Soon after its development as the underlying architecture for Bitcoin, the concept of the blockchain was recognized as having broader value beyond enabling a decentralized alternative form of currency. For example, some organizations are beginning to use blockchain to apply advanced analytics from distributed sources without compromising the privacy of individuals.
We are now seeing a rapid expansion of blockchain-based technology offerings, many of them in the Healthcare and Pharma/Biotech spaces. A November 2017 article in Forbes, This Is Why Blockchains Will Transform Healthcare, considered some of the latest developments. Though still in the early days and, despite an enormous amount of interest, most of these value propositions remain little more than prototypes. However, the rate of evolution is surprisingly fast, and the time is right to review some of the emerging use cases and consider where things may lead.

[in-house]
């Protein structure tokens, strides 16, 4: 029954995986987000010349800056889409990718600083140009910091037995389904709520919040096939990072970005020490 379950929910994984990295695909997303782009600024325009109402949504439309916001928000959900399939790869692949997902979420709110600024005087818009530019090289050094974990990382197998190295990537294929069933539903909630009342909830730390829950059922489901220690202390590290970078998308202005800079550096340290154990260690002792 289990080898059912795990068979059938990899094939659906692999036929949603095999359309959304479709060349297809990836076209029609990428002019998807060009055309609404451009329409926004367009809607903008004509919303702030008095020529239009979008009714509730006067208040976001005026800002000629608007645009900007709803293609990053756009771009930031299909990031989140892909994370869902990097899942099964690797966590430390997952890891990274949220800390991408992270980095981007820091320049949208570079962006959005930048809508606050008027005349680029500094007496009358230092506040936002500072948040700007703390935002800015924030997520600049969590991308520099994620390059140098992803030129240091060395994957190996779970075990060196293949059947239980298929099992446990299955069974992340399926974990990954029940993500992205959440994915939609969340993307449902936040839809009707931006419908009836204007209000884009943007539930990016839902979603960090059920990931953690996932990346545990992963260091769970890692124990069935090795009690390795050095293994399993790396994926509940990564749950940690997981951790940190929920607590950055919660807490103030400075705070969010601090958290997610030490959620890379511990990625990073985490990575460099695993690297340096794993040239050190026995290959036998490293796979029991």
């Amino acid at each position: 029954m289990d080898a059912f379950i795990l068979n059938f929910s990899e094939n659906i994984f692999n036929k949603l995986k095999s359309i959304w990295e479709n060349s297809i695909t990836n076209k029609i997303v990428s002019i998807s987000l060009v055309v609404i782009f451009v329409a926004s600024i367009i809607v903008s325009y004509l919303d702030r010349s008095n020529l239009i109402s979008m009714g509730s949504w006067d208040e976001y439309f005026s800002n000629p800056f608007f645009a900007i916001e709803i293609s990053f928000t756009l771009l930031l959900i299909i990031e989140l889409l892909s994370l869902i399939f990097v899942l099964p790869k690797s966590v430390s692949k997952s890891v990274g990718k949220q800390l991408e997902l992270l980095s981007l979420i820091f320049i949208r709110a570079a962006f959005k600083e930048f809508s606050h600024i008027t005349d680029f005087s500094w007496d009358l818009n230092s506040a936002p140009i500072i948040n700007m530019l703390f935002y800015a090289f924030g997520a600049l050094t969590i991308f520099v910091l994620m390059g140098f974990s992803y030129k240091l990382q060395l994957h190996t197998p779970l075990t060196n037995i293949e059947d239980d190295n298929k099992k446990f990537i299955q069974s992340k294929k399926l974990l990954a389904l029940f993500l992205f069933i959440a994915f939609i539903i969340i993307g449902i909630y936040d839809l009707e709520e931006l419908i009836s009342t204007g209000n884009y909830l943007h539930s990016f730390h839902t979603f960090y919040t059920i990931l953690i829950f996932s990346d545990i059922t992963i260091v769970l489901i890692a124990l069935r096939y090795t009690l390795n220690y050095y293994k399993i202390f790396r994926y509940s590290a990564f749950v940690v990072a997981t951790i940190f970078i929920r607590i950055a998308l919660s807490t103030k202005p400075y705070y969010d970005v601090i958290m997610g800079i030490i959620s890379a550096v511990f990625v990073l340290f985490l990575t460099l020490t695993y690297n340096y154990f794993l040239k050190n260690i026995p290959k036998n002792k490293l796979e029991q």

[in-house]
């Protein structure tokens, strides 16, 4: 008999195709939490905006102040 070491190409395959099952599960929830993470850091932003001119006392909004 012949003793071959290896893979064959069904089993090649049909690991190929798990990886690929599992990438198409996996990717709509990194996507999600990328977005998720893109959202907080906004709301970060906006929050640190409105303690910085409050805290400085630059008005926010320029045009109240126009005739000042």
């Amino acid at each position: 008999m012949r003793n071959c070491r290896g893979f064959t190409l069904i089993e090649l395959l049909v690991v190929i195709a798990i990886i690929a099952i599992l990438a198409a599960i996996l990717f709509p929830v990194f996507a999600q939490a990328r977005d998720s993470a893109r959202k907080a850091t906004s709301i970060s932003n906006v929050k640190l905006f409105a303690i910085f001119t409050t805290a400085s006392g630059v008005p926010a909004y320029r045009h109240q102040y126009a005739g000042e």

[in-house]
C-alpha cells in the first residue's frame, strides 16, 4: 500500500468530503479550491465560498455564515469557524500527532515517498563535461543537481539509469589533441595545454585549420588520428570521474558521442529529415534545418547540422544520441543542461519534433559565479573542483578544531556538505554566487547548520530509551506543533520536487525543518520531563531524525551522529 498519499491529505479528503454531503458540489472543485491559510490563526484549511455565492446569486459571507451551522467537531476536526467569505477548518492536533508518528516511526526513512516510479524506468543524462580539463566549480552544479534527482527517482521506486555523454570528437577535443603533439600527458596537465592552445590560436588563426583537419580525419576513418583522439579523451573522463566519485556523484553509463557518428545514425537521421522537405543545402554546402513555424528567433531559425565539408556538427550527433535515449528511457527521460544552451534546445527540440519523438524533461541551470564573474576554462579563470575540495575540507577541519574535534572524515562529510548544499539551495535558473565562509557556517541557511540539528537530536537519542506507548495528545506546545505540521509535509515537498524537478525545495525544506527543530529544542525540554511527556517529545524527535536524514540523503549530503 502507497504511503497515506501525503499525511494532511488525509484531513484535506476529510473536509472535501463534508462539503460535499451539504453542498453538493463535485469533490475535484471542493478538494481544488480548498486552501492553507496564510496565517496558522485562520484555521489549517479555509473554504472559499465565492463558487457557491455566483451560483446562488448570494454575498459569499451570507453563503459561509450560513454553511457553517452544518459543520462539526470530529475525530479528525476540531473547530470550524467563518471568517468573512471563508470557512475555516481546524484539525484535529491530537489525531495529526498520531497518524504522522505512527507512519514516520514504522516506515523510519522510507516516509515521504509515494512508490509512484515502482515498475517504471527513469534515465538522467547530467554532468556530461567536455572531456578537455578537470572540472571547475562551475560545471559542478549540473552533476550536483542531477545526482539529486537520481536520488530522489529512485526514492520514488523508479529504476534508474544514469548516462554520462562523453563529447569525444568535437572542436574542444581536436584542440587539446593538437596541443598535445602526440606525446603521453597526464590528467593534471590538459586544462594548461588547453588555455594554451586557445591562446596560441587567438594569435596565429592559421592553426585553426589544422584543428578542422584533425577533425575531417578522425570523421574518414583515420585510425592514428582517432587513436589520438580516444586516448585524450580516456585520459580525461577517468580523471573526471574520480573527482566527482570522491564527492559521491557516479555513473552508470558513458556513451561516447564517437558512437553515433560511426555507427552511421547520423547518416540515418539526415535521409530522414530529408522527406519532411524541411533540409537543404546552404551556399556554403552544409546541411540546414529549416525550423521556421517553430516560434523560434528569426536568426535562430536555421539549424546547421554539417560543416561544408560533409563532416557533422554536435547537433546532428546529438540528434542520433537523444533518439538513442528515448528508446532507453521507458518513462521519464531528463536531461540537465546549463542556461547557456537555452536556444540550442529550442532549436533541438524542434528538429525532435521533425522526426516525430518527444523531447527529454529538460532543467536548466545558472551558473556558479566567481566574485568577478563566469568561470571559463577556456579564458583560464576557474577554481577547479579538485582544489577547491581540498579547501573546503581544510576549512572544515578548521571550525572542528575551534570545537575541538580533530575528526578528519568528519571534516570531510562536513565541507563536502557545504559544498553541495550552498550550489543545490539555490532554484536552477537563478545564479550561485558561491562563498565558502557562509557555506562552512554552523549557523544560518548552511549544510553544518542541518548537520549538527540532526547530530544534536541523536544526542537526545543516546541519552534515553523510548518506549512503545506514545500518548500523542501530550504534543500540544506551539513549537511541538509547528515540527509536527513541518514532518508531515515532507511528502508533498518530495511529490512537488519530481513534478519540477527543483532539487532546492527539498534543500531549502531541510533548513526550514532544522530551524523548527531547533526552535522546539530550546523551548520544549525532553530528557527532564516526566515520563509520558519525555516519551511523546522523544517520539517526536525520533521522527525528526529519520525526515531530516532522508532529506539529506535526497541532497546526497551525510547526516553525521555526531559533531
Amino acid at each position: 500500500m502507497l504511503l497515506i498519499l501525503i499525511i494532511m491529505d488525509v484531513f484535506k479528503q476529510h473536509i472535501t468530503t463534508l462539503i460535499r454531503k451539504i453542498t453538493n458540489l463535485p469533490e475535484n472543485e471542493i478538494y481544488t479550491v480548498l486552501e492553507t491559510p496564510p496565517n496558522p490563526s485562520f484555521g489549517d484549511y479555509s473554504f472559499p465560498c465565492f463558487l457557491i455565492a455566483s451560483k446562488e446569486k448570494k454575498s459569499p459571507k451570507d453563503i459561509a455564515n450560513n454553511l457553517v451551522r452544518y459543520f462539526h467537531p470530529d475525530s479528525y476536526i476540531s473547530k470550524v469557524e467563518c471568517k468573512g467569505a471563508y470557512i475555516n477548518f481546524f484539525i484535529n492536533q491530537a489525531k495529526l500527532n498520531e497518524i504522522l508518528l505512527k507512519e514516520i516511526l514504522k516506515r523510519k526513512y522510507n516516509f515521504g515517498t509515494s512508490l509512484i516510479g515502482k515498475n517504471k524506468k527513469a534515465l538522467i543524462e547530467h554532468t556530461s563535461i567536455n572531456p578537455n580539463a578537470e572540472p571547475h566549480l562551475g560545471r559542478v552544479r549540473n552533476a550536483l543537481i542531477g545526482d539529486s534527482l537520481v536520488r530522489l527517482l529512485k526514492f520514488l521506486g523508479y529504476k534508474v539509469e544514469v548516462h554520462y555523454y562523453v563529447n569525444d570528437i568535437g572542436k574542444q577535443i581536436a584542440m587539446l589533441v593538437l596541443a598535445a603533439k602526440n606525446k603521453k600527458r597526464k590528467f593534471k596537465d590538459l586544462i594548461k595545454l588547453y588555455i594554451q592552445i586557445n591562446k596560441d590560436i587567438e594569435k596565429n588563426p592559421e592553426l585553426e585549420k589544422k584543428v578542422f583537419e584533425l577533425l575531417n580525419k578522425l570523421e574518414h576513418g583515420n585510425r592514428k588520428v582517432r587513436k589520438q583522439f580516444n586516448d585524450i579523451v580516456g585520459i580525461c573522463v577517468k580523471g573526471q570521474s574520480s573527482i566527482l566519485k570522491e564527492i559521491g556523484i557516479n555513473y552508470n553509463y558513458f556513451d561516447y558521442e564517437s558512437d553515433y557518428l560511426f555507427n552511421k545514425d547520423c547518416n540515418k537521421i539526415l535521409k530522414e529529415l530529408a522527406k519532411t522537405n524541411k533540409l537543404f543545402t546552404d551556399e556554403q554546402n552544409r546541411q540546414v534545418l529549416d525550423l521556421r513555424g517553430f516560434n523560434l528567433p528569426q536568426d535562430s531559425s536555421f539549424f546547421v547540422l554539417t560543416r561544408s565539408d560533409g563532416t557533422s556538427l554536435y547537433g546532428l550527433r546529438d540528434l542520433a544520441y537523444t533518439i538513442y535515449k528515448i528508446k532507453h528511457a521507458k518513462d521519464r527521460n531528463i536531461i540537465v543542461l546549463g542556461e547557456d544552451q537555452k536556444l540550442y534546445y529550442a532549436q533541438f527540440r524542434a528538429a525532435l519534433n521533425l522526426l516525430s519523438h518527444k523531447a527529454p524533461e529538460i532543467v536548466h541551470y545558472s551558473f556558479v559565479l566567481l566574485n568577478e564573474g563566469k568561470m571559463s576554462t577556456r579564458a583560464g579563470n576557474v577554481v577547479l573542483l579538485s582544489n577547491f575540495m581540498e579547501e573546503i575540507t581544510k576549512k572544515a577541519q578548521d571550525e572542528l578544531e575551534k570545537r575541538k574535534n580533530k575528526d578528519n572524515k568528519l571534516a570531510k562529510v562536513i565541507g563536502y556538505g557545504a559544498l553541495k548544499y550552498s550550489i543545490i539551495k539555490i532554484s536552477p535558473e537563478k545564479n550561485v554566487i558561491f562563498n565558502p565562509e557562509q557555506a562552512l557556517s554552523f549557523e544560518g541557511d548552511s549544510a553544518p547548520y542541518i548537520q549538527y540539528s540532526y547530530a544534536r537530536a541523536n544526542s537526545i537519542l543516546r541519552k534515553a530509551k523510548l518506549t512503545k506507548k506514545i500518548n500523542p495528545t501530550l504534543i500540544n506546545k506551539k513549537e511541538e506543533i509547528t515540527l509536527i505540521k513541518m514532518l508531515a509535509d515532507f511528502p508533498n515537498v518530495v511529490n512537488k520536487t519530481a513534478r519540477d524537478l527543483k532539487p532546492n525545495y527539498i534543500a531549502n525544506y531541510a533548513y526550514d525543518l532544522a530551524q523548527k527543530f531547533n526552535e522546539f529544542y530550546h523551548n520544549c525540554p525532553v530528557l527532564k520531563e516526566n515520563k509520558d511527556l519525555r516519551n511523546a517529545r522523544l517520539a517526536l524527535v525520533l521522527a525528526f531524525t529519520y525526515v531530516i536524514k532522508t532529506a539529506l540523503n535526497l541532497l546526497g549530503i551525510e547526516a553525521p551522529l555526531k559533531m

First, what is blockchain? In a nutshell, it is a log of transactions that is replicated and distributed across multiple decentralized locations: As such, it offers a secure, high integrity, “neutral” 3rd party mechanism for knowing what data is where and precisely how it is changing over time. Blockchain is not a magic bullet that solves all data management problems, but few areas of data sharing cry out more for improvements in efficiency and security than the data domains of Healthcare and Pharma/Biotech.
Blockchain in Healthcare
There are many use cases being explored in Healthcare but let’s narrow our gaze on a few of the most promising: